There may be nothing more awkward than trying to fake a sick day to the boss.

But if a growing trend becomes the norm, you may never have to worry about that again.

Polka Dot RF, ThinkStock

An increasing number of companies are no longer differentiating sick days, personal days and vacation days when employees need to skip out on work. Instead, all the days are piled into one bank known as paid time off, or PTO, and employees can choose to use the days however they'd like.

According to a report from World at Work, a nonprofit human resources association, 43 percent of companies offered PTO in 2016. That's up from 28 percent in 2002.

Many clients of The Lindenberger Group, a Mercer County-based human resources consulting firm, are shifting to PTO policies, according to president Judith Lindenberger. She's seeing the shift not only among larger companies, but small, entrepreneurial firms as well.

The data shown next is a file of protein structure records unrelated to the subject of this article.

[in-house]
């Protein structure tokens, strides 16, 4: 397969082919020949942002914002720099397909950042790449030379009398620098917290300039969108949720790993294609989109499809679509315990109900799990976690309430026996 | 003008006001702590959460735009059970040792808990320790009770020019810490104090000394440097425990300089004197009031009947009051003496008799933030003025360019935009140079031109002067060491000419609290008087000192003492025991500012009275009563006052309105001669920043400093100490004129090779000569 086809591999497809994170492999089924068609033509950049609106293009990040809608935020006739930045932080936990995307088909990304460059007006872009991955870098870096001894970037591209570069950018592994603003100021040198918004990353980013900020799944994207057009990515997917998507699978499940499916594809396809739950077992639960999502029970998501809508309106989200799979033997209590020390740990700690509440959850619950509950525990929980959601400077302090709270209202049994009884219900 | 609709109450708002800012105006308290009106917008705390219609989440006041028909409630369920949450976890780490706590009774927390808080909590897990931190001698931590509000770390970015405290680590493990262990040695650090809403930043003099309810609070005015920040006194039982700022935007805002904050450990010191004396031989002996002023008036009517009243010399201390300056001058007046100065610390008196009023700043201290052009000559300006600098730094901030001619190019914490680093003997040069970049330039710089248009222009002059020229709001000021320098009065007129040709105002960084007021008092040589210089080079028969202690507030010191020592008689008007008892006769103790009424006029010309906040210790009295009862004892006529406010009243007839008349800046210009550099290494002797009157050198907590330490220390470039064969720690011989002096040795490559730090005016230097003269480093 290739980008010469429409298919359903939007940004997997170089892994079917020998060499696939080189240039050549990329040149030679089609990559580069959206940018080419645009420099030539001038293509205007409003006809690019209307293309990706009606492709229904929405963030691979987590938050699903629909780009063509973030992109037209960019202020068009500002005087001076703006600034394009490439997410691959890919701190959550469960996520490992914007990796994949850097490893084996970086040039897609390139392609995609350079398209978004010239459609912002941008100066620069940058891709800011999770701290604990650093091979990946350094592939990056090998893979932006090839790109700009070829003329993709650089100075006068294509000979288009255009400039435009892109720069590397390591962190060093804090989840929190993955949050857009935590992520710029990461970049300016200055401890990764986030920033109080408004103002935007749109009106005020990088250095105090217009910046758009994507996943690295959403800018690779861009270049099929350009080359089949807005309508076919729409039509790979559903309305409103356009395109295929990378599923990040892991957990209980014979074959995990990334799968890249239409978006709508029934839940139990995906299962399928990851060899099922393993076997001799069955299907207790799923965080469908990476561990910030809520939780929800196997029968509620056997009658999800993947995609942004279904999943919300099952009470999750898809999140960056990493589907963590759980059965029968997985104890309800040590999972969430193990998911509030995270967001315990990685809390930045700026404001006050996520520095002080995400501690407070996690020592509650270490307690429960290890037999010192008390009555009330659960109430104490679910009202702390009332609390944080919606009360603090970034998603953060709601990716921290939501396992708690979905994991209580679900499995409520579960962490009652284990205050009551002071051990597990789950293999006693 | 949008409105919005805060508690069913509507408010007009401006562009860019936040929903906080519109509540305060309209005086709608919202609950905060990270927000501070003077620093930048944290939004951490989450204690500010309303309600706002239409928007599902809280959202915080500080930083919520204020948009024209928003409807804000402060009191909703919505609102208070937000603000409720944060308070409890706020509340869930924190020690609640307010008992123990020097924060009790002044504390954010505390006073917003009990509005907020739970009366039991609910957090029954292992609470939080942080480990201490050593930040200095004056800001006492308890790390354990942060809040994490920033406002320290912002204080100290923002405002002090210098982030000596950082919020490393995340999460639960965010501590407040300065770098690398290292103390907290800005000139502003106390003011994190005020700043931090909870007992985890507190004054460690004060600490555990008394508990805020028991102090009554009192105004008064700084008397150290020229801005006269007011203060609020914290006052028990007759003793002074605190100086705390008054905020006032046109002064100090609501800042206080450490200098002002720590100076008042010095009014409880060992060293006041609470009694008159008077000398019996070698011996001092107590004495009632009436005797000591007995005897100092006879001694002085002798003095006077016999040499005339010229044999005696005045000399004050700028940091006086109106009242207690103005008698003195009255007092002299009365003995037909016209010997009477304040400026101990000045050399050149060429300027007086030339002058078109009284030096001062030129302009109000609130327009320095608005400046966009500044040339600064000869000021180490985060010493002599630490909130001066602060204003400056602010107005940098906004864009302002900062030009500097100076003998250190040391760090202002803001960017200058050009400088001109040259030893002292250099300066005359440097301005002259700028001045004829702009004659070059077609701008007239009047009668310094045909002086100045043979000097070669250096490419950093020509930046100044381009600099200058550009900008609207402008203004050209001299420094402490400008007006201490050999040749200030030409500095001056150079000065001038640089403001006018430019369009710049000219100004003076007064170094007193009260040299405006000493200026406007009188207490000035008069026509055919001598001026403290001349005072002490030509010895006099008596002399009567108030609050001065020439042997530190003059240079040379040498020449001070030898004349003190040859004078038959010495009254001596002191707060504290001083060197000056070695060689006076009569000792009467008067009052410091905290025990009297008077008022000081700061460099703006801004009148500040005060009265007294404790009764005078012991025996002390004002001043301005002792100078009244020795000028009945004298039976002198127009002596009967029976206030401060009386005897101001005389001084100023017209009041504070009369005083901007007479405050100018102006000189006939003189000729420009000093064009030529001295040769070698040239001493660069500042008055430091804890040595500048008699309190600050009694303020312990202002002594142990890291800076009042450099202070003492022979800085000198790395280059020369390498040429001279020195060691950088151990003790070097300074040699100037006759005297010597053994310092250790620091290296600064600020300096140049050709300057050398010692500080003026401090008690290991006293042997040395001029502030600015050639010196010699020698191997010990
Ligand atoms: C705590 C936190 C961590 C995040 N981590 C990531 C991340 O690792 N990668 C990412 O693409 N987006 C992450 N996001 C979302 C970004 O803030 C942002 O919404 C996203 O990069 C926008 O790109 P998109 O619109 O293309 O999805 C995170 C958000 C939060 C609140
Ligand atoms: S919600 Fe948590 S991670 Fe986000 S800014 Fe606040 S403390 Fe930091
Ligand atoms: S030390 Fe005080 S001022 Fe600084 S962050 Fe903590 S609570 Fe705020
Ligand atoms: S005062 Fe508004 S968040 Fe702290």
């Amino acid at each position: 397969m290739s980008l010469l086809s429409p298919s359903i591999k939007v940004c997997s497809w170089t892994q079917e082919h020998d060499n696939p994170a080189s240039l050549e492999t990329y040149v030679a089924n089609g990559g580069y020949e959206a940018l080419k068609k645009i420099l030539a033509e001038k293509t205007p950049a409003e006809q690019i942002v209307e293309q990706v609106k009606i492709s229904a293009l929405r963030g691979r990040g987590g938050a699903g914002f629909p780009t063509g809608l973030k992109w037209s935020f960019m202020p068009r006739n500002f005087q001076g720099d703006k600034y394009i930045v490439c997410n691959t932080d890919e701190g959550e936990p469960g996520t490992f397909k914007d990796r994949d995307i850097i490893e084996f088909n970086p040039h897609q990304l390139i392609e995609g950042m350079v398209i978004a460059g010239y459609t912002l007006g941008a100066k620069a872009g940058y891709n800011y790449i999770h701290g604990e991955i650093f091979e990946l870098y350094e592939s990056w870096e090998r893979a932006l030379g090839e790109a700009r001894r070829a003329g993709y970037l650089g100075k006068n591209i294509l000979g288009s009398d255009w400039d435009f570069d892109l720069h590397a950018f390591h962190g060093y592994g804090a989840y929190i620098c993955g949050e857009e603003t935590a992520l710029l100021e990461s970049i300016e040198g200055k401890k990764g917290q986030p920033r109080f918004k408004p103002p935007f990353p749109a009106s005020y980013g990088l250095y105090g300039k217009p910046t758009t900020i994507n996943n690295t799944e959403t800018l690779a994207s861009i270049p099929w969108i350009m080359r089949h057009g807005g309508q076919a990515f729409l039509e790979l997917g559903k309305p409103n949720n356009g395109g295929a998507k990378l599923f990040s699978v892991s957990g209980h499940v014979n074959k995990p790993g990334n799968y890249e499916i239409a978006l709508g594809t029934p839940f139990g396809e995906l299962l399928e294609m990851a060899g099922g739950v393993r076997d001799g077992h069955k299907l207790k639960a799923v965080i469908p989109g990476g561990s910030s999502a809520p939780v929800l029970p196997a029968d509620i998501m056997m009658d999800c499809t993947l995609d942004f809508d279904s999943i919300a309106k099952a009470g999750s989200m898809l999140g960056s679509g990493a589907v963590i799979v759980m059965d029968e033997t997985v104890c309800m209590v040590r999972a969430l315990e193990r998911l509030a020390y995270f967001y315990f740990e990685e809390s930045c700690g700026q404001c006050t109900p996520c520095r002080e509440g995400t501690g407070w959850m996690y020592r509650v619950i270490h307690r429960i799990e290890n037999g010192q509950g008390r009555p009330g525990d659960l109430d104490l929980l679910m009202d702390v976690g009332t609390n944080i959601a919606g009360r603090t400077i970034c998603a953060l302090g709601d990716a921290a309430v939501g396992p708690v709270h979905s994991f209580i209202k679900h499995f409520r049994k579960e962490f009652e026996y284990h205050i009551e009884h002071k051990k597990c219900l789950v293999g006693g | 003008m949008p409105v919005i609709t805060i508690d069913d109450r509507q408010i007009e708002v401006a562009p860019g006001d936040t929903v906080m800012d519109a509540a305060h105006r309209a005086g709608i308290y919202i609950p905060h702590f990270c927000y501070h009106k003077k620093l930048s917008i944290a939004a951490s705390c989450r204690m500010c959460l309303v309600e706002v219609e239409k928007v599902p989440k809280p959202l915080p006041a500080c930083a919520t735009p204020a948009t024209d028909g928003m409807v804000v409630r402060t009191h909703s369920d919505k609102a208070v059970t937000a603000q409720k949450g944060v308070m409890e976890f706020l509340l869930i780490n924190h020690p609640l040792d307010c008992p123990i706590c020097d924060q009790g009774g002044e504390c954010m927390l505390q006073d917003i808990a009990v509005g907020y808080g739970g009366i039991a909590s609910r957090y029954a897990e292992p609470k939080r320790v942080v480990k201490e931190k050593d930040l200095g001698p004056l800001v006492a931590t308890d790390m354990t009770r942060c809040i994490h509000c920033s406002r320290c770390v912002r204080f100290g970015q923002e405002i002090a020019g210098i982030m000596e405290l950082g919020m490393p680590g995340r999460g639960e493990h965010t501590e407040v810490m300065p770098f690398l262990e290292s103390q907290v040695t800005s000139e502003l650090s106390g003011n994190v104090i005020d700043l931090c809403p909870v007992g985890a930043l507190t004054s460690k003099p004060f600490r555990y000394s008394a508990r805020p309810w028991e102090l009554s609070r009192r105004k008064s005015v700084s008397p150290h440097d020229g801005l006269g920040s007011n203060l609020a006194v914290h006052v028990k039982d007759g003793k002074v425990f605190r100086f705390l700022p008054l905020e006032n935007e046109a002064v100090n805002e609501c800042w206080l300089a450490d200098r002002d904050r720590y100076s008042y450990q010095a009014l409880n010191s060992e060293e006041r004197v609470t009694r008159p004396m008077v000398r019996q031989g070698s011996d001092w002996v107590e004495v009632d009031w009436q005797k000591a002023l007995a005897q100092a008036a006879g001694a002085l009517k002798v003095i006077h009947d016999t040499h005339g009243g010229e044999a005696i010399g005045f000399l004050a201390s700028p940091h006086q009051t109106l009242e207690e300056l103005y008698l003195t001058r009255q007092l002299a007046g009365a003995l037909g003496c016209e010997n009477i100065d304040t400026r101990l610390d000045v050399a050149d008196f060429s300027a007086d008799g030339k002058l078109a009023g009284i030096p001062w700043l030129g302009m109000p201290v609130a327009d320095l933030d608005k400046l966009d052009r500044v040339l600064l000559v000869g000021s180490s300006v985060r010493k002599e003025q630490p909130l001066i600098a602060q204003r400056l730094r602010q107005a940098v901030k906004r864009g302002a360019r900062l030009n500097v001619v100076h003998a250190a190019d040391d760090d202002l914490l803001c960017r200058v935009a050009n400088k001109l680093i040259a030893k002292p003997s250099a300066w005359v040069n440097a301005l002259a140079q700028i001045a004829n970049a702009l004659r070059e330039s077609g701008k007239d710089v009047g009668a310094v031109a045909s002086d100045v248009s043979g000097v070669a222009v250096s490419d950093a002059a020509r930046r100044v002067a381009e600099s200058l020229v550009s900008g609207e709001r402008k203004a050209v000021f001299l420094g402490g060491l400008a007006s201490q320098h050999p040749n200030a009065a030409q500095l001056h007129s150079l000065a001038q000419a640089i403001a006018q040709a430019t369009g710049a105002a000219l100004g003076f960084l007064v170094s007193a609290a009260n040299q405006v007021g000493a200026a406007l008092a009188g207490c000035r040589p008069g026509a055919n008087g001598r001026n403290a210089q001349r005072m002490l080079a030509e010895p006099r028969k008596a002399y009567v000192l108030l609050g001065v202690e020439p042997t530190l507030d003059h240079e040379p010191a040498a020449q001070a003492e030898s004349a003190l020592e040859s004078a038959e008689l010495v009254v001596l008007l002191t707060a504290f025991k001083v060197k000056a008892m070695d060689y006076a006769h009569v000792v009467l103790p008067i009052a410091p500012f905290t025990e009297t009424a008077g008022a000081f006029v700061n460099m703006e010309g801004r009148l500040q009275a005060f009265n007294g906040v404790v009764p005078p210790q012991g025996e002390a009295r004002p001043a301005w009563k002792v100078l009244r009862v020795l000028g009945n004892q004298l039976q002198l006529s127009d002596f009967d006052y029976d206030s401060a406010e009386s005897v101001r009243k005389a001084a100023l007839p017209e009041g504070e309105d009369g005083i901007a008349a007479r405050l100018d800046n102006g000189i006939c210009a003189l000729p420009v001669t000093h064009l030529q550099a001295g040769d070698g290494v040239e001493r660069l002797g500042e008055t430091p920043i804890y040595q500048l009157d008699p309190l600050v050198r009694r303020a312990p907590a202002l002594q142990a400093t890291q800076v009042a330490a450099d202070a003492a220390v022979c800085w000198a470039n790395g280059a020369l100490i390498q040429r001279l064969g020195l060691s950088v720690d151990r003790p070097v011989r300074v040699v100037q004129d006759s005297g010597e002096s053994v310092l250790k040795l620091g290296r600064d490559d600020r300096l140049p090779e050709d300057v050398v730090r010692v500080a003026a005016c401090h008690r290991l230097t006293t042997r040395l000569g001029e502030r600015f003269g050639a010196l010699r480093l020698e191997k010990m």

"In my experience, hearing both from employees and employers, it definitely is a trend that is a win-win. They both like it," Lindenberger said.

PTO is easier for employers to track, she said, and employees don't have to worry about how they count each day, or whether they're really ill when they're out of sick days and are only left with days for vacation.

"I think it's also making people feel more empowered — not managed so tightly," she said.

But there is concern in the industry that employees would be missing from work at a greater rate with a PTO system, compared to the traditional approach. If a company doesn't need a reason when an employee takes time off, a worker may feel more comfortable using all of their days allotted. With vacation and sick days separated, a worker may be fearful of calling in sick, or faking it.

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